4. Offer great customer service
Ensuring customers have the support they need will cause less customers to file chargebacks. By offering responsive customer support when issues arise, customers will leave with a more enjoyable experience. And therefore you encounter fewer chargebacks.
5. Select a processor with good retailer support
Just as customers expect exceptional customer service from you, you should expect the same from your payment processors. Ensure your partner solutions offer accessible support that helps you manage your store and customer expectations on your platform.
6. Maintain brand name across transactions
Use a consistent, familiar name for all business transactions, especially when billing clients. If clients purchase from a business with one name and see a different name on their bill, they may question the authenticity of the purchase. When you can’t avoid using a different name, inform your customers that the billing name will be different. In general, make sure your billing identification makes the transaction clear to the customer.
7. Sell products as advertised
Chargebacks often happen when a customer is unsatisfied with the quality of the product and the shipping experience. If the product doesn’t live up to its billing – from look and feel to the package it arrives in – customers could request a chargeback. Always sell the product as advertised to keep customers satisfied and avoid chargebacks.
8. Follow up with notifications or emails
The time between purchase and delivery is critical in mitigating chargebacks. Provide customers with step by step details about delivery times to set expectations. This will satisfy many customers and avoid causing them to return the product.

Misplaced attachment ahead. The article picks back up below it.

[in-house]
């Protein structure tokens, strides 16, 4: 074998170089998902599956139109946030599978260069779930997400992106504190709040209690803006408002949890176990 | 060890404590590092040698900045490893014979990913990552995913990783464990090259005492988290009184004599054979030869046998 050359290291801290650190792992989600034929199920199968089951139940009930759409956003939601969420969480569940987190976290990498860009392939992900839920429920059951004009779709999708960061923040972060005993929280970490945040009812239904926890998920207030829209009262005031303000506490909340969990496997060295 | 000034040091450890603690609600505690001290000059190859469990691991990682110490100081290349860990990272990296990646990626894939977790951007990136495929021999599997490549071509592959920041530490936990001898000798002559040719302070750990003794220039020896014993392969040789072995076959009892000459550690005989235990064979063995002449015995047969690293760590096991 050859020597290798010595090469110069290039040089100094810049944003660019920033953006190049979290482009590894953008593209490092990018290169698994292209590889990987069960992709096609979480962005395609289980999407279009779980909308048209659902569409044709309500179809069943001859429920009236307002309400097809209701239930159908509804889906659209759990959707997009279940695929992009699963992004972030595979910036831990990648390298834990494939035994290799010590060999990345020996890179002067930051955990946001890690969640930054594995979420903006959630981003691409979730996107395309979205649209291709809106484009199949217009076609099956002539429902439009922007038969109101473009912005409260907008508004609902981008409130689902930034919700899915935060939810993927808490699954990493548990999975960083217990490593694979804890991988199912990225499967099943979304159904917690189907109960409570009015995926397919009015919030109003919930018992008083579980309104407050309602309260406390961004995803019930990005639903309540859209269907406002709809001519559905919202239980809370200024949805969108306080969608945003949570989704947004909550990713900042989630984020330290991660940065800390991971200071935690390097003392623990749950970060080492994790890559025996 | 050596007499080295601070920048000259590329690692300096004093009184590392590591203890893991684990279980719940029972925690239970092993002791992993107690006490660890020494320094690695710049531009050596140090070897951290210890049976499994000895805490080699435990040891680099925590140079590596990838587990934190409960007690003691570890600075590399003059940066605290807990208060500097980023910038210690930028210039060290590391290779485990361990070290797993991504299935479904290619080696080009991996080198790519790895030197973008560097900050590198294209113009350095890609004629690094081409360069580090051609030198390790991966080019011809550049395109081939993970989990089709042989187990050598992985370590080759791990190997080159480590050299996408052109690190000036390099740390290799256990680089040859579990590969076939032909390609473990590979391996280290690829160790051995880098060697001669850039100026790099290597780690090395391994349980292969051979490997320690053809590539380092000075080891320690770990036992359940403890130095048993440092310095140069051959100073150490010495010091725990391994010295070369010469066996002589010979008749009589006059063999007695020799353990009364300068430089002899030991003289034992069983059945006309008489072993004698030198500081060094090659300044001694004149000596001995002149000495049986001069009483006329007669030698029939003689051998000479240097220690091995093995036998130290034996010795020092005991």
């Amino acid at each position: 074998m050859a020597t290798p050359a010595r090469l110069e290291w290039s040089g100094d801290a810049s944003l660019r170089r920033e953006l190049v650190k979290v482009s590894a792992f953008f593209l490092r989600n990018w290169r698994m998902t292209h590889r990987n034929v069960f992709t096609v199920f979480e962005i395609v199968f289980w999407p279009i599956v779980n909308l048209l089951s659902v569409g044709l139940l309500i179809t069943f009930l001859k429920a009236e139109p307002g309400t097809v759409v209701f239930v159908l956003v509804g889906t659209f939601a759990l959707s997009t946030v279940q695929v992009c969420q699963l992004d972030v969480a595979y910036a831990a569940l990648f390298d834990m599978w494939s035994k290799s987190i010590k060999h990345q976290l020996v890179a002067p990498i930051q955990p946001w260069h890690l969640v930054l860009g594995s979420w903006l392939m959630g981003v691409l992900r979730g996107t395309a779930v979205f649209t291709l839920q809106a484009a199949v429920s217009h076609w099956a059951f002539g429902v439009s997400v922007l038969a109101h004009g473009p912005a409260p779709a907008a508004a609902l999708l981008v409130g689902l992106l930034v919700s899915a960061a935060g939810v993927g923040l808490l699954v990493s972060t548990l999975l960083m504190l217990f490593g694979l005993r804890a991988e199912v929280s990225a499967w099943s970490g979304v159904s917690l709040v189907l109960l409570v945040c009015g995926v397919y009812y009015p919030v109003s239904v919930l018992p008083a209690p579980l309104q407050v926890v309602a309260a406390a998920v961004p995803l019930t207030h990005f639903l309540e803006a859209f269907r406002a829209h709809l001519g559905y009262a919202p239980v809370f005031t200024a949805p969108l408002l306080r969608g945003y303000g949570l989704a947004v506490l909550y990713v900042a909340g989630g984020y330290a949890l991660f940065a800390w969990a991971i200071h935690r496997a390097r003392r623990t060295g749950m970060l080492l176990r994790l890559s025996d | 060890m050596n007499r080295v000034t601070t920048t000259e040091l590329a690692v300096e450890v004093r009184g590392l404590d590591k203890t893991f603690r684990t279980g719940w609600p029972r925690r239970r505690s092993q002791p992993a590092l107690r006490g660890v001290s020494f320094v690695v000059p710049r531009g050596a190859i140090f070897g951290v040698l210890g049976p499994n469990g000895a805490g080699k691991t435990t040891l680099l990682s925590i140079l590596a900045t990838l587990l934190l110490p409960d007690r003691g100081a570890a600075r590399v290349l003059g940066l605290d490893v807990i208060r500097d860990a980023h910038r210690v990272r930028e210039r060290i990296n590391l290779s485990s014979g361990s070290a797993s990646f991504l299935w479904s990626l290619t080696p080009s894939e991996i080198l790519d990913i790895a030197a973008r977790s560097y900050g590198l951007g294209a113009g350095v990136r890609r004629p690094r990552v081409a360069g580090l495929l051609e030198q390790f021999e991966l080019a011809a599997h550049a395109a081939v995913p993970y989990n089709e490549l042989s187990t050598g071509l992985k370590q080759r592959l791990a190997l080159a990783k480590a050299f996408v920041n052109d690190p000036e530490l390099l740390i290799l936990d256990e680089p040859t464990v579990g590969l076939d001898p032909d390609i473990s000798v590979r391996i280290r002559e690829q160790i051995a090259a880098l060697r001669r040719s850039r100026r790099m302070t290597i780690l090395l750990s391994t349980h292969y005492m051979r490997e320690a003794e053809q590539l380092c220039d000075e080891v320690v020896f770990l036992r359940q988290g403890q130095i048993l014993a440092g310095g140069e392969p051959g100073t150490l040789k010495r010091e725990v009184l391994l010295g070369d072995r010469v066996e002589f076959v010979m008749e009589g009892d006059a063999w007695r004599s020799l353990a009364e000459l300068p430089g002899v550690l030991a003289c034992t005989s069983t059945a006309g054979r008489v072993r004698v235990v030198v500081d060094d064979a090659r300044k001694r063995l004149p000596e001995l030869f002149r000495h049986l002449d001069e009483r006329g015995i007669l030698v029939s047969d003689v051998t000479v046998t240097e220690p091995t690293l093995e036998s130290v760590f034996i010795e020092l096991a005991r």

9. Ecommerce Chargeback Management System
Using an ecommerce chargeback management system that detects and prevents chargeback fraud can reduce the impact of chargebacks. Select one with features that suit your store’s needs, including fraud detection, dispute management and resolution, and a high-quality payment gateway.
Must-have features of ecommerce chargeback solutions
Having the best ecommerce chargeback system will help you and your customers. Great systems offer customers a safe, secure payment system, reduces fraud on your platform, and minimize fraud-related losses.
When looking, these are some key features to check for.
- Fraud detection: Your system should monitor for and detect fraud, by identifying the user and fraudulent behavior. You should do this before authorizing payments to stop fraud before it occurs.